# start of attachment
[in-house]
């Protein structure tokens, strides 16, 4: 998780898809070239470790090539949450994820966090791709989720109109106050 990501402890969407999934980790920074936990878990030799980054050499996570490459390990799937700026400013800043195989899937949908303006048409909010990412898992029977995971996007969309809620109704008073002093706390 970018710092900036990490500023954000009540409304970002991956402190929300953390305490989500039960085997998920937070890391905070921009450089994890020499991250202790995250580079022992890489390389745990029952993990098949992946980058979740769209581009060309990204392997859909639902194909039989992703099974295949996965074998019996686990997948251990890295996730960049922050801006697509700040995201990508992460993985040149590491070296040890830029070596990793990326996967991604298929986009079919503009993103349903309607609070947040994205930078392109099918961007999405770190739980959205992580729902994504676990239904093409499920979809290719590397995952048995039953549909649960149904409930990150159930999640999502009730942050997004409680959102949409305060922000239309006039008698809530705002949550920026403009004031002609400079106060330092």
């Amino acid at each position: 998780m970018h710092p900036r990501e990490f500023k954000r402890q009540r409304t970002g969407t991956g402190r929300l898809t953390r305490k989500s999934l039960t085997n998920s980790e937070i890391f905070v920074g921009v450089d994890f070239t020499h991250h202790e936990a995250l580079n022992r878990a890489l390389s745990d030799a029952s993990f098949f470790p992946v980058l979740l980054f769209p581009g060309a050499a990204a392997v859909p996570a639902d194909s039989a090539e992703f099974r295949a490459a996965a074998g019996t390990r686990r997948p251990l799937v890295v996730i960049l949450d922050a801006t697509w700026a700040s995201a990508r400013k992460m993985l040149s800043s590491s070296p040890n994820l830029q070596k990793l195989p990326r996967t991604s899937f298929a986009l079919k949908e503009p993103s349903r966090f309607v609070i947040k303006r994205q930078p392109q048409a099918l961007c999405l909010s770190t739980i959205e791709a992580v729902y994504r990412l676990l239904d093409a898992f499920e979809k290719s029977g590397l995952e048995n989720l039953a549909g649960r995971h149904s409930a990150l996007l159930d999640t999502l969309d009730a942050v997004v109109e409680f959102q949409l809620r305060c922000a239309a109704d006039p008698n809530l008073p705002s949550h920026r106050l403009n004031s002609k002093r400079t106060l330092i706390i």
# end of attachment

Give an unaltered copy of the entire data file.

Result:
[in-house]
């Protein structure tokens, strides 16, 4: 998780898809070239470790090539949450994820966090791709989720109109106050 990501402890969407999934980790920074936990878990030799980054050499996570490459390990799937700026400013800043195989899937949908303006048409909010990412898992029977995971996007969309809620109704008073002093706390 970018710092900036990490500023954000009540409304970002991956402190929300953390305490989500039960085997998920937070890391905070921009450089994890020499991250202790995250580079022992890489390389745990029952993990098949992946980058979740769209581009060309990204392997859909639902194909039989992703099974295949996965074998019996686990997948251990890295996730960049922050801006697509700040995201990508992460993985040149590491070296040890830029070596990793990326996967991604298929986009079919503009993103349903309607609070947040994205930078392109099918961007999405770190739980959205992580729902994504676990239904093409499920979809290719590397995952048995039953549909649960149904409930990150159930999640999502009730942050997004409680959102949409305060922000239309006039008698809530705002949550920026403009004031002609400079106060330092």
């Amino acid at each position: 998780m970018h710092p900036r990501e990490f500023k954000r402890q009540r409304t970002g969407t991956g402190r929300l898809t953390r305490k989500s999934l039960t085997n998920s980790e937070i890391f905070v920074g921009v450089d994890f070239t020499h991250h202790e936990a995250l580079n022992r878990a890489l390389s745990d030799a029952s993990f098949f470790p992946v980058l979740l980054f769209p581009g060309a050499a990204a392997v859909p996570a639902d194909s039989a090539e992703f099974r295949a490459a996965a074998g019996t390990r686990r997948p251990l799937v890295v996730i960049l949450d922050a801006t697509w700026a700040s995201a990508r400013k992460m993985l040149s800043s590491s070296p040890n994820l830029q070596k990793l195989p990326r996967t991604s899937f298929a986009l079919k949908e503009p993103s349903r966090f309607v609070i947040k303006r994205q930078p392109q048409a099918l961007c999405l909010s770190t739980i959205e791709a992580v729902y994504r990412l676990l239904d093409a898992f499920e979809k290719s029977g590397l995952e048995n989720l039953a549909g649960r995971h149904s409930a990150l996007l159930d999640t999502l969309d009730a942050v997004v109109e409680f959102q949409l809620r305060c922000a239309a109704d006039p008698n809530l008073p705002s949550h920026r106050l403009n004031s002609k002093r400079t106060l330092i706390i």